5. agreed – there are some many small cap players that operate in limited geographies (i.e. handful of states or just even one) that don’t get the exposure. if the business model is sound (not necessarily the next best idea), the stock is likely to appreciate as the business expands (natural progression). i have made a good deal of money investing in undervalued small cap comps that are exactly in this boat.

  6. Since May our portfolio is looking pretty awful. Hoping it is just the summer duldrums. That being said, we do stick to dividend aristocrats and index investing – but that is primarily due to my not finding the time to research a little more than I do.

    • I am loving my undervalued dividend aristocrat portfolio! But it takes me like 1.5 – 2 hours of research and/spreadsheeting

    • Not that I follow the media industry but a quick look at News Corp it doesn’t seem like they were really hurt by the scandal. YTD the stock is still up 9%!

      • I think the scandal is still unfolding. But, I think the stock is down 10% over the last 3 months, about 10% worse than the S&P 500. That’s a lot more instability than it usually exhibits.

  7. (At the risk of sounding pedantic)…Actually, it’s not a myth. There is some agreement that there is a semi strong form of the emh. And those examples of when the efficient market doesn’t work are called anomolies. No theory is “perfect” as there are always exceptions. Over time, you can’t lose more than the market(s) by going with a sensible and diversified asset allocation! Very good article.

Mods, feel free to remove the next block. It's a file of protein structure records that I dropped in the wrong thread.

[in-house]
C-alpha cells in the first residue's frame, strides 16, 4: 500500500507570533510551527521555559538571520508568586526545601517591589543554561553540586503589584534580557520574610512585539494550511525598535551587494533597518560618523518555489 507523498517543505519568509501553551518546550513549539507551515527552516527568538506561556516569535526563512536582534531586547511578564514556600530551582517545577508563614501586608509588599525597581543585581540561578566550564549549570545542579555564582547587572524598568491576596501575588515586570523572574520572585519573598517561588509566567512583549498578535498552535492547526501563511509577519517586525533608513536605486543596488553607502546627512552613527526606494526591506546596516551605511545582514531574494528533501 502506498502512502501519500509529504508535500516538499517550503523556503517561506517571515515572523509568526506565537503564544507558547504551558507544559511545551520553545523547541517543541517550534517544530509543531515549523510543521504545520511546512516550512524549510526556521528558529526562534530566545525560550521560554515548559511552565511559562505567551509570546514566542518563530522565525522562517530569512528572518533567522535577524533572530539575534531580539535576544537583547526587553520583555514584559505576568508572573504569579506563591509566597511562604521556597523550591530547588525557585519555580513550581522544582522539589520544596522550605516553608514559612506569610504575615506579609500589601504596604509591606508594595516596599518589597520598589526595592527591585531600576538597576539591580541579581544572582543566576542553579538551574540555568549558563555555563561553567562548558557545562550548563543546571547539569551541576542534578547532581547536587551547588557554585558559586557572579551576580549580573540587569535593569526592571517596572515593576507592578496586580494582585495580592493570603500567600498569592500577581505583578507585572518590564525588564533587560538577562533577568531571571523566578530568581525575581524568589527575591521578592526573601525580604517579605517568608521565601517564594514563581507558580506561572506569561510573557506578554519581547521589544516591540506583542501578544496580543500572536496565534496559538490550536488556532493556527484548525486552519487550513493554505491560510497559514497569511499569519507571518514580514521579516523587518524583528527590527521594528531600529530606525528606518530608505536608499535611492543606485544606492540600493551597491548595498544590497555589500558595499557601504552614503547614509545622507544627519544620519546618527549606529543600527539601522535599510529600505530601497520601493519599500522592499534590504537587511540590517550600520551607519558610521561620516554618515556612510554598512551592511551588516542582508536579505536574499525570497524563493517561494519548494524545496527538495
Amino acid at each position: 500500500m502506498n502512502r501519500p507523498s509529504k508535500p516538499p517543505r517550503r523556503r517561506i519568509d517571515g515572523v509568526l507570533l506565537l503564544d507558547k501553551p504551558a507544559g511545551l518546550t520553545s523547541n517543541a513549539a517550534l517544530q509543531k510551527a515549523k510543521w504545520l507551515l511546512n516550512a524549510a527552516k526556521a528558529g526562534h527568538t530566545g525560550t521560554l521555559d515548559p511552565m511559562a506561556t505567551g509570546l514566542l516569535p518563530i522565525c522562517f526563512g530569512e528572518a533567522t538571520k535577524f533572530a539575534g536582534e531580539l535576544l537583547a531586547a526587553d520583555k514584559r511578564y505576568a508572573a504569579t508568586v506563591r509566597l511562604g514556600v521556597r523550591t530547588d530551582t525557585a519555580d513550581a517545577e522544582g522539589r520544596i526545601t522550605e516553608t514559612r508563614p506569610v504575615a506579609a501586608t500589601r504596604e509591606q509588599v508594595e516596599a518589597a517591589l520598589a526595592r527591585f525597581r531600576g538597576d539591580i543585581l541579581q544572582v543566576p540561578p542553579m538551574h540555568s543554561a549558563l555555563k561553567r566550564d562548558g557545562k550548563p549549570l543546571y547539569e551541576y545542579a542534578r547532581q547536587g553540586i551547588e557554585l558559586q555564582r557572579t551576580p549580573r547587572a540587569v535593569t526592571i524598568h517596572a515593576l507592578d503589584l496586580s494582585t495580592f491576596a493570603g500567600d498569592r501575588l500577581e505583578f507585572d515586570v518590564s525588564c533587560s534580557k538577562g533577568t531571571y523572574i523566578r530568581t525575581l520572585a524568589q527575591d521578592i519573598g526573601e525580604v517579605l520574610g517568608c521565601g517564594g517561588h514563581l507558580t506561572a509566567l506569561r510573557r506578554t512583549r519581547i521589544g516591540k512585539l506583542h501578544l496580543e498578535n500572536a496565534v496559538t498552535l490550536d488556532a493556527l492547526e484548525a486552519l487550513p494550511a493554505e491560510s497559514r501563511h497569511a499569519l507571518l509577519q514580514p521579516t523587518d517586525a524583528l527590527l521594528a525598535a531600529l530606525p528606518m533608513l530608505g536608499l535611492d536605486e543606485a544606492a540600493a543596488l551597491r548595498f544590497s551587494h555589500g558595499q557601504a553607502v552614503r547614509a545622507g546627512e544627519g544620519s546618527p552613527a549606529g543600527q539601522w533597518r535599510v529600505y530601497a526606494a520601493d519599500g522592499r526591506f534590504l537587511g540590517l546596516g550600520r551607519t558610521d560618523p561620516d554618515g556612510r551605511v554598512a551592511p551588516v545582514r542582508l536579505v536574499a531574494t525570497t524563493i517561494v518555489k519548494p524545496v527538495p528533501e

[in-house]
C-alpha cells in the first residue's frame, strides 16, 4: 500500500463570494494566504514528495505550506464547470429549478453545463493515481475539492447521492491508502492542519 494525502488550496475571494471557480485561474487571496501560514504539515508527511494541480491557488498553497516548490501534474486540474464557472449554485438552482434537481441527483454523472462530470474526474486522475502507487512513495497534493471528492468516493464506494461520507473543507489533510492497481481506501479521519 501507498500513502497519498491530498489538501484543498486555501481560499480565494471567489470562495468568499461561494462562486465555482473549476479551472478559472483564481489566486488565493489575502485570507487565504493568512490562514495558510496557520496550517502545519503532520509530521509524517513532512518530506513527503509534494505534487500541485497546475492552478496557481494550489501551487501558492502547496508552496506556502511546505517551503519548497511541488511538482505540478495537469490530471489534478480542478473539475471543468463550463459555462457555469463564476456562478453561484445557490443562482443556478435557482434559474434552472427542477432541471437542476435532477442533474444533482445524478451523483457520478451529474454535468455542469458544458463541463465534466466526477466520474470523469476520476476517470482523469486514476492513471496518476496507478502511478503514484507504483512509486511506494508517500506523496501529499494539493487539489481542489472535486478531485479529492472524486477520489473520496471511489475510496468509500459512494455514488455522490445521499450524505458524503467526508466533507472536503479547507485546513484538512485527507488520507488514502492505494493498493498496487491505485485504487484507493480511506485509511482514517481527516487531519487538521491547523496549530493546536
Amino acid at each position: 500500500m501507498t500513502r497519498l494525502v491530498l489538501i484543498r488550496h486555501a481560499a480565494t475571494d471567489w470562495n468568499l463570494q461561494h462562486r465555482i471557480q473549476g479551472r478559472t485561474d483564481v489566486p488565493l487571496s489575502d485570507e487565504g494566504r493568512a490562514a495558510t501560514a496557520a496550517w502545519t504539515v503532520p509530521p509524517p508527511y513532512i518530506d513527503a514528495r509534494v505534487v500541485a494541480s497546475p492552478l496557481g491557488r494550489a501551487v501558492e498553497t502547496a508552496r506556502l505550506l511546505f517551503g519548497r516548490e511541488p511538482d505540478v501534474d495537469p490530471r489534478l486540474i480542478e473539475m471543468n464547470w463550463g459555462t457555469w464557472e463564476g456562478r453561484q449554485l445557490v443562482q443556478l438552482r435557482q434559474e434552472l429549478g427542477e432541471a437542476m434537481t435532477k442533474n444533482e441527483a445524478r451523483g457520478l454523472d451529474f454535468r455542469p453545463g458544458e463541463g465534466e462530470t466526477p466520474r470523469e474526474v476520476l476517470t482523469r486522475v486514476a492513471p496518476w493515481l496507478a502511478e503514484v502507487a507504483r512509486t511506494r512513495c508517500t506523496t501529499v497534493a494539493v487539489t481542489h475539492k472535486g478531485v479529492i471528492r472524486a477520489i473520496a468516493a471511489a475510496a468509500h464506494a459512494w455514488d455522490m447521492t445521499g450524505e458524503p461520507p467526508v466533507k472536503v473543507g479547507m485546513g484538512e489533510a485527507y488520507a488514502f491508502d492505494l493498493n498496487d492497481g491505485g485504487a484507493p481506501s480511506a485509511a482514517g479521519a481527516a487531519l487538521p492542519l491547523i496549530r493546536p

8. I am surprised you haven’t been shot down yet for criticizing the EMH theory. I won’t defend it since I love picking small cap energy stocks for my DIY portfolio while I keep my RRSP portfolio indexed. Let’s call it balancing risk!

    • I can’t believe I didn’t get more people attacking this guest poster (even though he makes a damn good argument)!

  9. I’ve written and have been meaning to publish an article about efficient markets, but haven’t gotten around to it.Specifically, the argument in that not-yet-published article is that even if markets were highly efficient (which to an extent, they are), it’s a complex and messy mix of short term and long term goals. If all the available data is taken into account in a stock price, it’s taking into account probabilities on meeting quarterly earnings targets, probabilities of being an astounding 10 year investment, and everything in between.Investors that focus on only a subset of that information/noise (such as those seeking solid long term returns), you’re target is different from that of the aggregate market even if you’re working with the same information, or less information, than the aggregate market.